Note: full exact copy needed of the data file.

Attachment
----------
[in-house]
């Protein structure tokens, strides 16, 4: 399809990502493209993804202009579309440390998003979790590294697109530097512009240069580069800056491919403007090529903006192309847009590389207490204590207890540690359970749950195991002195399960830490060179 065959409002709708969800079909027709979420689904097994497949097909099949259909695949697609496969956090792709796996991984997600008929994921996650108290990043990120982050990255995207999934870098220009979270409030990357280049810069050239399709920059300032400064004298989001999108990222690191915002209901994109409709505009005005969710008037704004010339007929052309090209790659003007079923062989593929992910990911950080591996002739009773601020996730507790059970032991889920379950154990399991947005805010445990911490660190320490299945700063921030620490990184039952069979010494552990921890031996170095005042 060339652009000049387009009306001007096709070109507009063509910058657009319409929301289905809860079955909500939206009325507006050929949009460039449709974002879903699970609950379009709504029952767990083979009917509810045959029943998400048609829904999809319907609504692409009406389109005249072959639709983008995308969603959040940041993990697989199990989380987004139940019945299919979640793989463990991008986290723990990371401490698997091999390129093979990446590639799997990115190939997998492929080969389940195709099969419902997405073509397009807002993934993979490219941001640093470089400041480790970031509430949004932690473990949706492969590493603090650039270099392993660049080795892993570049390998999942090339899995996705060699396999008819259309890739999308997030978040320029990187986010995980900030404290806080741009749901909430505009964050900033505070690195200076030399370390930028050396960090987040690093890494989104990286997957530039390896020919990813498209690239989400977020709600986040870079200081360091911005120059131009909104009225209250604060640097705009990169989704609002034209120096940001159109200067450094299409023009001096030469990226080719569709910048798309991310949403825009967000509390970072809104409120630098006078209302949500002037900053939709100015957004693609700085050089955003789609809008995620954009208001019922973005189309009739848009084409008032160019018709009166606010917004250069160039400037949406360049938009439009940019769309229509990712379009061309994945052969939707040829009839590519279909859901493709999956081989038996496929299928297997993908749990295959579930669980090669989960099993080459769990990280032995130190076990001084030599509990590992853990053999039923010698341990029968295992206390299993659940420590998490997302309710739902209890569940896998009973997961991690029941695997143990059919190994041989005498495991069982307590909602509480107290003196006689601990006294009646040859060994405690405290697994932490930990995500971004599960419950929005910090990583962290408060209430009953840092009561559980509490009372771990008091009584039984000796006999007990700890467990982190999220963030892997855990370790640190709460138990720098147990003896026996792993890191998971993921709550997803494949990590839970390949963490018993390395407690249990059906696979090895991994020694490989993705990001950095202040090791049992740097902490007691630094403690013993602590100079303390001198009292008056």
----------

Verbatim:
[in-house]
């Protein structure tokens, strides 16, 4: 399809990502493209993804202009579309440390998003979790590294697109530097512009240069580069800056491919403007090529903006192309847009590389207490204590207890540690359970749950195991002195399960830490060179 065959409002709708969800079909027709979420689904097994497949097909099949259909695949697609496969956090792709796996991984997600008929994921996650108290990043990120982050990255995207999934870098220009979270409030990357280049810069050239399709920059300032400064004298989001999108990222690191915002209901994109409709505009005005969710008037704004010339007929052309090209790659003007079923062989593929992910990911950080591996002739009773601020996730507790059970032991889920379950154990399991947005805010445990911490660190320490299945700063921030620490990184039952069979010494552990921890031996170095005042 060339652009000049387009009306001007096709070109507009063509910058657009319409929301289905809860079955909500939206009325507006050929949009460039449709974002879903699970609950379009709504029952767990083979009917509810045959029943998400048609829904999809319907609504692409009406389109005249072959639709983008995308969603959040940041993990697989199990989380987004139940019945299919979640793989463990991008986290723990990371401490698997091999390129093979990446590639799997990115190939997998492929080969389940195709099969419902997405073509397009807002993934993979490219941001640093470089400041480790970031509430949004932690473990949706492969590493603090650039270099392993660049080795892993570049390998999942090339899995996705060699396999008819259309890739999308997030978040320029990187986010995980900030404290806080741009749901909430505009964050900033505070690195200076030399370390930028050396960090987040690093890494989104990286997957530039390896020919990813498209690239989400977020709600986040870079200081360091911005120059131009909104009225209250604060640097705009990169989704609002034209120096940001159109200067450094299409023009001096030469990226080719569709910048798309991310949403825009967000509390970072809104409120630098006078209302949500002037900053939709100015957004693609700085050089955003789609809008995620954009208001019922973005189309009739848009084409008032160019018709009166606010917004250069160039400037949406360049938009439009940019769309229509990712379009061309994945052969939707040829009839590519279909859901493709999956081989038996496929299928297997993908749990295959579930669980090669989960099993080459769990990280032995130190076990001084030599509990590992853990053999039923010698341990029968295992206390299993659940420590998490997302309710739902209890569940896998009973997961991690029941695997143990059919190994041989005498495991069982307590909602509480107290003196006689601990006294009646040859060994405690405290697994932490930990995500971004599960419950929005910090990583962290408060209430009953840092009561559980509490009372771990008091009584039984000796006999007990700890467990982190999220963030892997855990370790640190709460138990720098147990003896026996792993890191998971993921709550997803494949990590839970390949963490018993390395407690249990059906696979090895991994020694490989993705990001950095202040090791049992740097902490007691630094403690013993602590100079303390001198009292008056």